So then what changed? What allowed the show to get back up on its feet, become a bigger success than ever, and continue to run for another 15 years? Enter the chic, new Canadian circus company, Cirque du Soleil.

Wodarz returned to Europe the summer of that year, hoping to resurrect his gastronomic entertainment concept from the dead. It was obvious from his earlier successes that the niche humour of Pomp Duck appealed to German audiences far more than American crowds. Clearly, Wodarz needed to return to his roots and reignite Germany’s interest in his show. Consequently, he went searching for partners to breathe new life into the production. Recalling Cirque du Soleil from his previous collaboration with Franco Dragone, Wodarz reached out to the company about forming a professional relationship. Cirque agreed to a partnership, and in December 1996, Pomp Duck and Circumstance officially joined forces with the Canadian circus giant.

Given Wodarz’s precarious financial position, Cirque took on most of the financial burden of creating the new production with a mutual understanding that their team would have creative control of the show. Wodarz and Cirque set up a joint GmbH (“Gesellschaft mit beschränkter Haftung”, a common type of limited liability company in Germany) with equal shares in Pomp Duck. Cirque, however, took over the investment costs in the millions, almost solely funding the 5-million German mark production (about $13 million USD in 2020).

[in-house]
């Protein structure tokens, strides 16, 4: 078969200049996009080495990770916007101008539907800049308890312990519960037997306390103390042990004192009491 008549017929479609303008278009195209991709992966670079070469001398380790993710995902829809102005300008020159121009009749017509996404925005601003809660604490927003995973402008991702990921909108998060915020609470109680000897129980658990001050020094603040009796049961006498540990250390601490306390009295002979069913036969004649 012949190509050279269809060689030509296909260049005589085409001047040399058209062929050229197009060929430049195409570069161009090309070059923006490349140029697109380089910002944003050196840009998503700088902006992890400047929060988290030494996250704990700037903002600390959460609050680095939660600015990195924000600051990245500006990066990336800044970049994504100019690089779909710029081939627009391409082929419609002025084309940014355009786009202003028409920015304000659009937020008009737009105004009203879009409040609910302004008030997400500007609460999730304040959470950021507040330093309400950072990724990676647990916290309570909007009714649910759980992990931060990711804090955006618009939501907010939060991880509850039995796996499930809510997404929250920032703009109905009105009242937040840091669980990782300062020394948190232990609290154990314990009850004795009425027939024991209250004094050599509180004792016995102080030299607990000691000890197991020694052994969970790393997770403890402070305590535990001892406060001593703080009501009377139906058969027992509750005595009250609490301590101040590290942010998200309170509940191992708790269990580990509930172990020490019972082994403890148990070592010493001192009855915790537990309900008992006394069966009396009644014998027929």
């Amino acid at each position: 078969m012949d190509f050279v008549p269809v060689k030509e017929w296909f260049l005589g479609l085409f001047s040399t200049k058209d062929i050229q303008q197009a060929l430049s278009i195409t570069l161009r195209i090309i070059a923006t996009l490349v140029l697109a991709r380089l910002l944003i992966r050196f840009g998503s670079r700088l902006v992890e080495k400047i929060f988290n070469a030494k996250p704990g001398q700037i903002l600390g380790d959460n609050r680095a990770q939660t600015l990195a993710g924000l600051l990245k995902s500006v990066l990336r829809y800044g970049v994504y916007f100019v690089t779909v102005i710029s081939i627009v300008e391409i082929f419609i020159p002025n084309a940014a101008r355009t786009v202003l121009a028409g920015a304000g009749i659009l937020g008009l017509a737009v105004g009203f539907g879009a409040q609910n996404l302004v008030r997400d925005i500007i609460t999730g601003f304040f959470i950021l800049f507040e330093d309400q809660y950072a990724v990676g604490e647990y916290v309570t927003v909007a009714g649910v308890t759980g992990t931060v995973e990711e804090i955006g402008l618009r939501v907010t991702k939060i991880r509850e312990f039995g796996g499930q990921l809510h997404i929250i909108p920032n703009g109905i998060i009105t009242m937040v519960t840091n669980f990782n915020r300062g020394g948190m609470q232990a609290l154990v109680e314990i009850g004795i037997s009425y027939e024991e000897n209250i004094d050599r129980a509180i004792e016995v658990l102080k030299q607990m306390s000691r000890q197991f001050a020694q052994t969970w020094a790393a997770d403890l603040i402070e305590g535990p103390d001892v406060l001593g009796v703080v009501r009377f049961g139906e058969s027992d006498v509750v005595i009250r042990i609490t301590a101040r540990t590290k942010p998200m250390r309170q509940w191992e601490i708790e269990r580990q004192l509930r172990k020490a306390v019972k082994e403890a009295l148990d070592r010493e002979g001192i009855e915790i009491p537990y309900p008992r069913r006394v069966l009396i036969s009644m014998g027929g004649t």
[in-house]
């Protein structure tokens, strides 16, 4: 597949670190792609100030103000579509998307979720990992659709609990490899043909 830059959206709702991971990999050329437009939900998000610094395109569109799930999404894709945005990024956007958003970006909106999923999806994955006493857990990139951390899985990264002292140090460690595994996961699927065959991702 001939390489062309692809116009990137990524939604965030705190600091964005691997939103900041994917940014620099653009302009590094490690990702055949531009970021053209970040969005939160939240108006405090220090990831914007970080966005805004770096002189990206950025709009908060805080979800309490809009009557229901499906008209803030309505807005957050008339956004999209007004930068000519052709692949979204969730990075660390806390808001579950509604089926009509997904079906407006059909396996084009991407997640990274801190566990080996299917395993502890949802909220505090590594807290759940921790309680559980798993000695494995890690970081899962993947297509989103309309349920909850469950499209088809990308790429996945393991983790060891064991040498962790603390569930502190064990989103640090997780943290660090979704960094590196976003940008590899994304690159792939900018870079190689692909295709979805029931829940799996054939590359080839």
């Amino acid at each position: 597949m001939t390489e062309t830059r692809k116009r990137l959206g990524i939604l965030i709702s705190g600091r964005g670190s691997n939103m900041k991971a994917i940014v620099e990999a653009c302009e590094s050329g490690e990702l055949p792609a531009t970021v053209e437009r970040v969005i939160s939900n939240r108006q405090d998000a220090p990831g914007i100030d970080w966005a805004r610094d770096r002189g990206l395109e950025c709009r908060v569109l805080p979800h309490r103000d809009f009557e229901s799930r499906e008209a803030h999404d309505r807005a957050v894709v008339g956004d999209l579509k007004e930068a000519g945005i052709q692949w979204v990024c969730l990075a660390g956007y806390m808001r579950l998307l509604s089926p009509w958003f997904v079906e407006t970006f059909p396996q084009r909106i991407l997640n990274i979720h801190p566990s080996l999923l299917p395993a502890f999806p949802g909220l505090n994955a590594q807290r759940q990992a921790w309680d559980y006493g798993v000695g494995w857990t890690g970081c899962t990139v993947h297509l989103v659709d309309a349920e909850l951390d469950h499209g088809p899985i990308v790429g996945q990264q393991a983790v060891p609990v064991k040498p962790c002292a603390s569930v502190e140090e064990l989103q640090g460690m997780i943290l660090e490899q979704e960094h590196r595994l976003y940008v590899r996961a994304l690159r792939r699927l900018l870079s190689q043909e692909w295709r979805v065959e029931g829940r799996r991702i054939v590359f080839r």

Once the paperwork was done, Cirque had no time to lose to prepare the show. With Wodarz eager to return to the German market as soon as possible, Cirque now had an extremely short 6 months to create, stage, and mount a brand-new version of Pomp Duck and Circumstance out of their European headquarters in Amsterdam. A ragtag group of some of Cirque’s best creatives were put together, with Gilles Ste-Croix at the helm as writer and director, René Bazinet as assistant director, Luc Lafortune as lighting designer, and Guy Caron—back for the first time since his controversial exit from the company in 1988—as an artistic consultant. Some newer faces rounded out the rest of the creative team, with Eleni Uranis—later makeup designer of ZED, KURIOS, Amaluna, etc—as costume designer, Raffaele De Ritis as dramaturge, and Rudi Mauser—one of the few creators from the original Pomp Duck—composing the show’s live musical score.